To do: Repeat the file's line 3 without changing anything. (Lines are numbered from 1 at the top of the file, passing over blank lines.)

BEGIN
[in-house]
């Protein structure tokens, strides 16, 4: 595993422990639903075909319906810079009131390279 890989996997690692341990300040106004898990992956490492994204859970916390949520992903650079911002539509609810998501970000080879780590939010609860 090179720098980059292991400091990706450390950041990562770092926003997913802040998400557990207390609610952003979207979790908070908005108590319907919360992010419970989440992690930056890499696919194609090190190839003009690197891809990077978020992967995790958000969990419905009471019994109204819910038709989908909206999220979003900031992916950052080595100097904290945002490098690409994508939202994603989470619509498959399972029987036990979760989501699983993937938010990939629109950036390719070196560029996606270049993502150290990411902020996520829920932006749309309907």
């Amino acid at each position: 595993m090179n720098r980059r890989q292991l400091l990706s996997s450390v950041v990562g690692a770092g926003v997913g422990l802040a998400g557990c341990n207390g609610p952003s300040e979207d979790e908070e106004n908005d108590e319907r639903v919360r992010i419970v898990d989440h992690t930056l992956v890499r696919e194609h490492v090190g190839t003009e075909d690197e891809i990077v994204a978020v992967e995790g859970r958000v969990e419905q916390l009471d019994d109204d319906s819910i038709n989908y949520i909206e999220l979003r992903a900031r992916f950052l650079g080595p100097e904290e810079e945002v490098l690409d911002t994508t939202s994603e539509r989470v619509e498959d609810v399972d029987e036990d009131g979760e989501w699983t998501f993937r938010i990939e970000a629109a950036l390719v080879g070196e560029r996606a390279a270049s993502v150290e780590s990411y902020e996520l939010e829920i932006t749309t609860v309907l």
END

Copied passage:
């Amino acid at each position: 595993m090179n720098r980059r890989q292991l400091l990706s996997s450390v950041v990562g690692a770092g926003v997913g422990l802040a998400g557990c341990n207390g609610p952003s300040e979207d979790e908070e106004n908005d108590e319907r639903v919360r992010i419970v898990d989440h992690t930056l992956v890499r696919e194609h490492v090190g190839t003009e075909d690197e891809i990077v994204a978020v992967e995790g859970r958000v969990e419905q916390l009471d019994d109204d319906s819910i038709n989908y949520i909206e999220l979003r992903a900031r992916f950052l650079g080595p100097e904290e810079e945002v490098l690409d911002t994508t939202s994603e539509r989470v619509e498959d609810v399972d029987e036990d009131g979760e989501w699983t998501f993937r938010i990939e970000a629109a950036l390719v080879g070196e560029r996606a390279a270049s993502v150290e780590s990411y902020e996520l939010e829920i932006t749309t609860v309907l």